16 Configuring the Application Servers Configuring LiveCycle Application Server Clusters Using WebSphere Shutting down and restarting nodes and clusters 16 To install the CORBA Fix Pack: 1. Download the WS-WAS-IFPK30872.pak Fix Pack file from the following link: 2. Unzip the Update Installer to the [appserver root]/updateinstaller directory and place the Fix Pack in the [appserver root]/updateinstaller/maintenance directory. 3. If WebSphere is currently started, stop it. 4. Open a command prompt and navigate to the [appserver root] and run the following command:./updateinstaller/update Note: The update command should be run from the [appserver root] directory to avoid errors. 5. Follow the wizard with all default settings (if the wizard needs to upgrade the IBM JVM, follow the prompts to relaunch the wizard). Make sure to select the CORBA Fix Pack file as the maintenance pack to install. 6. Restart WebSphere. Shutting down and restarting nodes and clusters The procedures below detail how to shut down and restart the servers in a cluster and should be referenced when instructed throughout this document to restart servers in the cluster. To shut down a cluster: 1. In a web browser, type the URL to the Deployment Manager; for example, type: 2. In the left frame, select Servers and click the Clusters link. 3. Select the cluster and click Stop. To shut down a node: 1. In a web browser, type the URL to the Deployment Manager; for example, type: 2. In the left frame select System Administration and click Nodes. 3. Select the node and click Stop. To restart the nodes the node agents from the command line: 1. Navigate to the [profile root]/bin directory of the application server on each node. 2. Run the startnode command: (Windows) startnode.bat (Linux, UNIX) startnode.sh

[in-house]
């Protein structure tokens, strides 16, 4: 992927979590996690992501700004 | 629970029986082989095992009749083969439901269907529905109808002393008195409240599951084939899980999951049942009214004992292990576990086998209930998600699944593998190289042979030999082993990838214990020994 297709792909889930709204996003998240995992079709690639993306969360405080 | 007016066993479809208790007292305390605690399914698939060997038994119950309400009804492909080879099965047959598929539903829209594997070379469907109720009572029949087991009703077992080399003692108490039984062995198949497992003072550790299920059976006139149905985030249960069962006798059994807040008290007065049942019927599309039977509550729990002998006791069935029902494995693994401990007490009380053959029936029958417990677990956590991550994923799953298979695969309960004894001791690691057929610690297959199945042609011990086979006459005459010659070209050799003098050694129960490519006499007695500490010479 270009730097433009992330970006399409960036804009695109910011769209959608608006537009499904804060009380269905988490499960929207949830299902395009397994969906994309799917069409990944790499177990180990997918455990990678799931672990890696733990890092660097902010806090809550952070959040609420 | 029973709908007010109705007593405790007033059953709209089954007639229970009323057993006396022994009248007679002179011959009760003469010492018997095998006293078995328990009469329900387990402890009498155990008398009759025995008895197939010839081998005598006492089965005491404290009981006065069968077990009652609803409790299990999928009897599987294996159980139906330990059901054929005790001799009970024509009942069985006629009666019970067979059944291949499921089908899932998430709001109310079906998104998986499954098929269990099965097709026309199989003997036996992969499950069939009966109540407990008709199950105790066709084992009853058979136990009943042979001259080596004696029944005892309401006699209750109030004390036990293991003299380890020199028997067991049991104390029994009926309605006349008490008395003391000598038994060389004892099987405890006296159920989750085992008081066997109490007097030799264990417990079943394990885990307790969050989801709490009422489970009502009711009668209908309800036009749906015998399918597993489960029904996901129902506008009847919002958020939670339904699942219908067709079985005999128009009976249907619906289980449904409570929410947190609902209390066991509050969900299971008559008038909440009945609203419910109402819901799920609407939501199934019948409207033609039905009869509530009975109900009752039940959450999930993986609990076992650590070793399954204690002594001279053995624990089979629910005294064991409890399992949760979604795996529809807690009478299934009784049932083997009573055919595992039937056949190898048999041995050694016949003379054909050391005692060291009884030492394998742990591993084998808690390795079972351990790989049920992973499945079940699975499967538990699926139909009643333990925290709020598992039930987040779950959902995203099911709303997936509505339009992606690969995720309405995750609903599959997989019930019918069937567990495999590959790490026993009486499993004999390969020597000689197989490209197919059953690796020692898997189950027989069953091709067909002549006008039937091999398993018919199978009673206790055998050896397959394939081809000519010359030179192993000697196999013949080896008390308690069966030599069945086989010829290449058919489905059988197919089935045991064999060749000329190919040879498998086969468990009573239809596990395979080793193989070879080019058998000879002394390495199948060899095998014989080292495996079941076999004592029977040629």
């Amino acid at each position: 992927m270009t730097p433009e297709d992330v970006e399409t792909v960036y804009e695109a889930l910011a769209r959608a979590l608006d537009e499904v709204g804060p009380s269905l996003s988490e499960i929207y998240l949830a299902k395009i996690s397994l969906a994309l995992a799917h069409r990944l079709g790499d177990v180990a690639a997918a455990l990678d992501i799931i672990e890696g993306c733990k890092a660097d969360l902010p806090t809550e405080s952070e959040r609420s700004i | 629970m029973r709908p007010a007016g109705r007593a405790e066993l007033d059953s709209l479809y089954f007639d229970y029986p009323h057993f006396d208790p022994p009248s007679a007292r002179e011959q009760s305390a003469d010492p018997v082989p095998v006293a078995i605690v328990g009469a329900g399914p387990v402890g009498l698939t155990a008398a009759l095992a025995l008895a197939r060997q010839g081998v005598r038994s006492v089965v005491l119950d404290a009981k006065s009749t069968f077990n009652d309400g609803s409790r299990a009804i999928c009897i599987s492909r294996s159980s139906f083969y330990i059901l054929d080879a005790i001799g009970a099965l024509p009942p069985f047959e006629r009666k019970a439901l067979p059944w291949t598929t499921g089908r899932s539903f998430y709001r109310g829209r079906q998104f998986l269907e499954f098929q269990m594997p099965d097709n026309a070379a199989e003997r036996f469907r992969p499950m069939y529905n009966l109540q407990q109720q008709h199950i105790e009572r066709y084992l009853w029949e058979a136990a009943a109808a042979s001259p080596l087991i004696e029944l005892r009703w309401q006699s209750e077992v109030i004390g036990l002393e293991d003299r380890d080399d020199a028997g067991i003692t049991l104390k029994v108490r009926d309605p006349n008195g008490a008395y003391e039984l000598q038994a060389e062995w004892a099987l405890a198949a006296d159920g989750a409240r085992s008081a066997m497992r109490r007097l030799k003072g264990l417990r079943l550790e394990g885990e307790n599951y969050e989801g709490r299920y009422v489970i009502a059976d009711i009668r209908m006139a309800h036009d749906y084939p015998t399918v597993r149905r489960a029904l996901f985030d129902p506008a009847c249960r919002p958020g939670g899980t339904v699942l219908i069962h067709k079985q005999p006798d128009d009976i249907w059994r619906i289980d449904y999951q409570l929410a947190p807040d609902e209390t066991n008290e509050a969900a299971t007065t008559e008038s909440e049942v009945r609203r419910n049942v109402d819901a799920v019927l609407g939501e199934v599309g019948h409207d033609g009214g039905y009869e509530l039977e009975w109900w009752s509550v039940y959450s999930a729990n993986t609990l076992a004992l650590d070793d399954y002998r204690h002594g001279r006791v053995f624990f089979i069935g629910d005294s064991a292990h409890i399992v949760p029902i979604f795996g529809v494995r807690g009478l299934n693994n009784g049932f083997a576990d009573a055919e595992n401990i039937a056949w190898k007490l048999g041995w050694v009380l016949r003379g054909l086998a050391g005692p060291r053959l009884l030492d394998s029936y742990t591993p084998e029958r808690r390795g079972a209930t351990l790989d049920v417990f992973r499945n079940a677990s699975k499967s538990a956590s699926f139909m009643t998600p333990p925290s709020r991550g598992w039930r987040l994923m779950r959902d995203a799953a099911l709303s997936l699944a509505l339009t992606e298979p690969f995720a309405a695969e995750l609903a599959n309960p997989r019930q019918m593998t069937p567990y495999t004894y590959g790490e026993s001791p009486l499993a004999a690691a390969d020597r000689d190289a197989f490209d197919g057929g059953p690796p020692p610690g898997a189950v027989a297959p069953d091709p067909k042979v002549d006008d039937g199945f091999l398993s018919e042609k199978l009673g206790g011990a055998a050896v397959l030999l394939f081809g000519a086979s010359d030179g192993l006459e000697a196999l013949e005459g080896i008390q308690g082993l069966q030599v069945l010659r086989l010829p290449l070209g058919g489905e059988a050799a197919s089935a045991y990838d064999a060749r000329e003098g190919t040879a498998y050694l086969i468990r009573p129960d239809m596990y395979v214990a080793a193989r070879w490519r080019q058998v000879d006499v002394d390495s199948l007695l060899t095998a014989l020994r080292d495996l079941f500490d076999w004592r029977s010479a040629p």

17 Configuring the Application Servers Configuring LiveCycle Application Server Clusters Using WebSphere Creating profiles 17 Creating profiles Profiles are an integral aspect of WebSphere 6 and provide a powerful means of creating complex clusters and diverse node management. Note that the concept of profiles and nodes are directly correlated in WebSphere 6. In order to properly set up a cluster, you must first create a Deployment Manager profile that will run the Administrative Console and then you can add and federate the other nodes that will comprise your eventual cluster. Creating a WebSphere Deployment Manager profile On the node you have selected to host the Deployment Manager, you must create a Deployment Manager profile. This profile will contain the Administrative Console and also host the cell to which the nodes will be federated (server based profiles) that will comprise you cluster. To create a WebSphere Deployment Manager profile: 1. From a command prompt, change the current directory to [appserver root]/bin/profilecreator. 2. Start the WebSphere Profile Creation wizard by entering the following command: (Windows) pctwindows.exe (AIX) pctaix.bin (Solaris) pctsolaris.bin (Linux) pctlinux.bin 3. On the Welcome panel, click Next. 4. Select Create a Deployment Manager profile, and then Click Next. 5. In the Profile Name box, type a name for the profile or accept the default, and click Next. 6. Click Next to accept the default directory to store the profile. 7. In the Node Name box, type a unique name to represent this profile s node. Typically this name is in the form [DNS_Name]-[Node_Name]. 8. In the Host Name box, type the full DNS name or IP address of this machine and click Next. 9. The Cell Name box will default to a generated name such as [DNS_Name]CellXX, where XX represents the cell number. For example, if this is the first Deployment Manager created on this node the number will default to 01. Type a new cell name, or accept the default, and click Next. 10. Record the port number used for the SOAP connector and the Web Container (HTTP and HTTPS), and then click Next. Note: You will need to know these port numbers when you run Configuration Manager to configure the application server. 11. (Windows) Specify whether you want to run the server as a Windows service, and then specify the user account to run the service and click Next. 12. Review the profile summary and click Next. 13. Click Finish.